Bees are social animals. They belong to a hive which might comprise up to 50,000 bees. The hive is a super organism, a super intelligence which performs for the good of the colony, aided by the physical uniformity of the cells in the hive.
But humans are not like bees. We thrive and comfortably exist in groups no larger than 150 (Dunbar’s number).
So it should not surprise us that when we pack ourselves like bees into thousands of uniform cells we respond with:
- Silos and factions
- Power-plays and bullying
- Disillusionment and demotivation
Why don’t we create workspaces that are designed for humans? Spaces that encourage and allow people to be creative, calm, or energised. And at the same time enable easy communication, collaboration and sharing.
Light, fresh air, temperature and humidity all impact heavily on how we perform. These can be moderated to allow for our daily cycles. Colours, textures, sounds and smells can have profound effects on how we experience our lives. Relating to nature has proven to be extremely beneficial to the human organism.
Work, designed as play and creativity, in notionally playful environments, is very powerful. Problems become exciting challenges. Conflict becomes idea exchange and co-creation.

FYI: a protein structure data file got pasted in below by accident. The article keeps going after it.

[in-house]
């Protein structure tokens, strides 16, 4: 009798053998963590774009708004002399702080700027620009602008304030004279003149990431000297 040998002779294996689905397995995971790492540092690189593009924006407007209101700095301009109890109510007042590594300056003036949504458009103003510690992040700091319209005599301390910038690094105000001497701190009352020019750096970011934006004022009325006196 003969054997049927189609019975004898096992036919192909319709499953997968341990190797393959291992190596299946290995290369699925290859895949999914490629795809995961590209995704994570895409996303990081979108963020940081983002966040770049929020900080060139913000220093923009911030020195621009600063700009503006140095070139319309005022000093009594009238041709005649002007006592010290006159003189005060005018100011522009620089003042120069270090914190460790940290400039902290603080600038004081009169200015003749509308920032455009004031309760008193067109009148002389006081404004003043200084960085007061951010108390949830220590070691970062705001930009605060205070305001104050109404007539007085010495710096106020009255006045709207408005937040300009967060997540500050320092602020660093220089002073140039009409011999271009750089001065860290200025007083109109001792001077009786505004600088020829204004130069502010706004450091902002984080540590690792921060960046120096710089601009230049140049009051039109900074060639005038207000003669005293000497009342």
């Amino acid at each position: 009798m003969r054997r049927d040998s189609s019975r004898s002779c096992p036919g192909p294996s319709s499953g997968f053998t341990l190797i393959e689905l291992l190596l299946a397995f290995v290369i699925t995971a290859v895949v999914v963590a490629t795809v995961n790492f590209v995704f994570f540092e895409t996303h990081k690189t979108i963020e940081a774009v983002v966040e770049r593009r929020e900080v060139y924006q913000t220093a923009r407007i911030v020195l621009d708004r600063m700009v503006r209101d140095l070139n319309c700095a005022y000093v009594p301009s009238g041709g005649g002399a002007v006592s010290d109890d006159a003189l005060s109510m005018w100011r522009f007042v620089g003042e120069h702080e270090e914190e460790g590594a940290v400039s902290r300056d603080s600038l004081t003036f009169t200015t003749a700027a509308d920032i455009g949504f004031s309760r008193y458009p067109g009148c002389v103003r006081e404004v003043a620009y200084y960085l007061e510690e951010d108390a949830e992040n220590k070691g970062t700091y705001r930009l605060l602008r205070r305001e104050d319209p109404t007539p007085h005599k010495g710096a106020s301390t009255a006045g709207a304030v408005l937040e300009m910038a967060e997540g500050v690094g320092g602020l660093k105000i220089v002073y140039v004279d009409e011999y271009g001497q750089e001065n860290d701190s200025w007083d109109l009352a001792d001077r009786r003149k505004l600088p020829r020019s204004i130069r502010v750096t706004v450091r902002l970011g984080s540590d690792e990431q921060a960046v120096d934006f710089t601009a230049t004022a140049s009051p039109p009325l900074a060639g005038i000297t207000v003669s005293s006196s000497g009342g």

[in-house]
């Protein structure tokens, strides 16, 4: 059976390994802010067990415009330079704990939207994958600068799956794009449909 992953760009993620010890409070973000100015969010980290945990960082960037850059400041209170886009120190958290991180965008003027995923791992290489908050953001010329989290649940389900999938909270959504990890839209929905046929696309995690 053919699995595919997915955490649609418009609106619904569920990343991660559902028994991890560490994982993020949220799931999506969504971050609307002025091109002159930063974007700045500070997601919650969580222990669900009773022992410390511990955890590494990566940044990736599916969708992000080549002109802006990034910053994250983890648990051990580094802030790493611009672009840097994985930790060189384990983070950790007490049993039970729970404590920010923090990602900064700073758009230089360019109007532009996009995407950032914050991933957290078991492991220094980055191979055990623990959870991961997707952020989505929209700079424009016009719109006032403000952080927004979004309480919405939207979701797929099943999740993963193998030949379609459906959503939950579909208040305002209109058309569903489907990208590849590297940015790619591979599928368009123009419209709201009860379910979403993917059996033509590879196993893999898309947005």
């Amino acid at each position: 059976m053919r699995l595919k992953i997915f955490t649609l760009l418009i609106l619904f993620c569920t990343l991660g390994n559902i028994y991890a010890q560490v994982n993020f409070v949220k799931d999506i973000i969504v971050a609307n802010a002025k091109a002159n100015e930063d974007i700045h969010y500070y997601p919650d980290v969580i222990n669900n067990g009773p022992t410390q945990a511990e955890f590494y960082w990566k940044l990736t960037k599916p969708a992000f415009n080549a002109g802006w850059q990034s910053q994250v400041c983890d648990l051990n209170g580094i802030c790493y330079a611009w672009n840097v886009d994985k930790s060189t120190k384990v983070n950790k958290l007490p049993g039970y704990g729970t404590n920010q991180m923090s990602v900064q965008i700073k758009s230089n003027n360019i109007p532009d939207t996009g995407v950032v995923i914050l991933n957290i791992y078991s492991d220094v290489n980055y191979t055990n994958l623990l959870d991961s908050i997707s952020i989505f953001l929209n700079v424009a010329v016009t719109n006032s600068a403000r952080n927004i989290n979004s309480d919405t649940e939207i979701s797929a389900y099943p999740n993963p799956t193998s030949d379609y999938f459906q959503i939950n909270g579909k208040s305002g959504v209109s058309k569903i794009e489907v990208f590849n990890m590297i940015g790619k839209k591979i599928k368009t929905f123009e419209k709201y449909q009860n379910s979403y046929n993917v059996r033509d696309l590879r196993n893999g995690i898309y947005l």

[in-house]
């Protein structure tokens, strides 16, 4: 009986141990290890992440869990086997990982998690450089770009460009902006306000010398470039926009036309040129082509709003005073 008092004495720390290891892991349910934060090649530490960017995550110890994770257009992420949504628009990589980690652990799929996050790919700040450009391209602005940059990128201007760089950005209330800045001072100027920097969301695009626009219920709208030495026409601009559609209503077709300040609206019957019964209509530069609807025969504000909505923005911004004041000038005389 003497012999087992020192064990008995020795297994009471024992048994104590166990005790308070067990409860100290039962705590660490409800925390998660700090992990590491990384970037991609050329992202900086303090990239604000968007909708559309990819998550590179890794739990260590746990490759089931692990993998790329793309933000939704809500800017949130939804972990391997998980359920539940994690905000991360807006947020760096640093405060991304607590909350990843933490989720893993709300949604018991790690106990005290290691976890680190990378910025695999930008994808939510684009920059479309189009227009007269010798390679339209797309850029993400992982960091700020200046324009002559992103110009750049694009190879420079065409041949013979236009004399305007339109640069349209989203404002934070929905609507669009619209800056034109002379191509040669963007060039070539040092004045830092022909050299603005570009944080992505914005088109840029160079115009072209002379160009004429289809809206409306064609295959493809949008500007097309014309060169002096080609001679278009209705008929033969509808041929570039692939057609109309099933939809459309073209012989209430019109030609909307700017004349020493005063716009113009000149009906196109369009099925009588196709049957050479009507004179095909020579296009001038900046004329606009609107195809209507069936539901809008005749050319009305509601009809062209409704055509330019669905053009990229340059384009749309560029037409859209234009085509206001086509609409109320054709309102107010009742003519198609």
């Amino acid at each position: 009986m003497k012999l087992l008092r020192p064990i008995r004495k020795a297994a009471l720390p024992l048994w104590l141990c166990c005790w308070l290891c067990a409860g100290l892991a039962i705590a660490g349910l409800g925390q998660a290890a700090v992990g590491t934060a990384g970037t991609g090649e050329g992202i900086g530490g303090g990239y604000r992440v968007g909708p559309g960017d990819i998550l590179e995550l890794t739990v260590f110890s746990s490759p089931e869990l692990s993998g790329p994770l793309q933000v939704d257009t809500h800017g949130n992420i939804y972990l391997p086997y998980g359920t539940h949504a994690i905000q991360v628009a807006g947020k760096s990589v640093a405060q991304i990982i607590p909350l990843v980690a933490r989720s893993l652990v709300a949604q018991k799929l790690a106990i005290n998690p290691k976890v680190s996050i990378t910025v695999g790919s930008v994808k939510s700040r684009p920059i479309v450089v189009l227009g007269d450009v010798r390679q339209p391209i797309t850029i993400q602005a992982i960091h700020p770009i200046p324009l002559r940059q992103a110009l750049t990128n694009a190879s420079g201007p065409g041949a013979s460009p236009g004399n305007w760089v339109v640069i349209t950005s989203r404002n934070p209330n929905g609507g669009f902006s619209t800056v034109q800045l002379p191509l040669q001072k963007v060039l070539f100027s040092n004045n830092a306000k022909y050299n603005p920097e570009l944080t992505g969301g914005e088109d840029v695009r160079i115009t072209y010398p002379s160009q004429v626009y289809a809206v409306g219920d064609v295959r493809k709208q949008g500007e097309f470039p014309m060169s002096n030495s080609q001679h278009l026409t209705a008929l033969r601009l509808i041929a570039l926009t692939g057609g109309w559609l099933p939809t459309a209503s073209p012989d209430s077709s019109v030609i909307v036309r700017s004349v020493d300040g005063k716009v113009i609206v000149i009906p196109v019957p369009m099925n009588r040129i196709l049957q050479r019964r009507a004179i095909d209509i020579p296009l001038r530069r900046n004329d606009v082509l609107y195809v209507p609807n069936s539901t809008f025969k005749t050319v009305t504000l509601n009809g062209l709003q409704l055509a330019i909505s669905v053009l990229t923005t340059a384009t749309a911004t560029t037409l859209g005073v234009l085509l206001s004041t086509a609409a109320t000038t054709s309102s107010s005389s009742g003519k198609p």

We can create human-based workspaces, for example, by repurposing, bringing nature indoors and adding colour.
This need not cost any more than conventional office design. In fact it should save money. Planted walls do the job of far more costly air conditioning. Salvaged artifacts showing the heritage of a company are far less expensive than corporate art.
Vitally, workplaces should create a sense of belonging, not in the sense of a bee hive, but a personalised human invitation to be an active contributor to a varied community. If people belong they take responsibility. If they take responsibility, they make decisions. If they make decisions…THING GET DONE…THINGS CHANGE…THINGS GET BETTER.
Let’s create a better world; we can start simply by creating better, human-friendly workplaces.
ABOUT THE AUTHOR
Martin Knox is a lead designer in the Rype Office team. He works with organisations to find, define, articulate and deliver their truth. He has 25 years of innovating in design and brand development for companies including Next, Sainsbury’s, Boots, M&S, Schuh, Cancer Research UK, Dixons, Burton, Magnet, Converse and Kangol.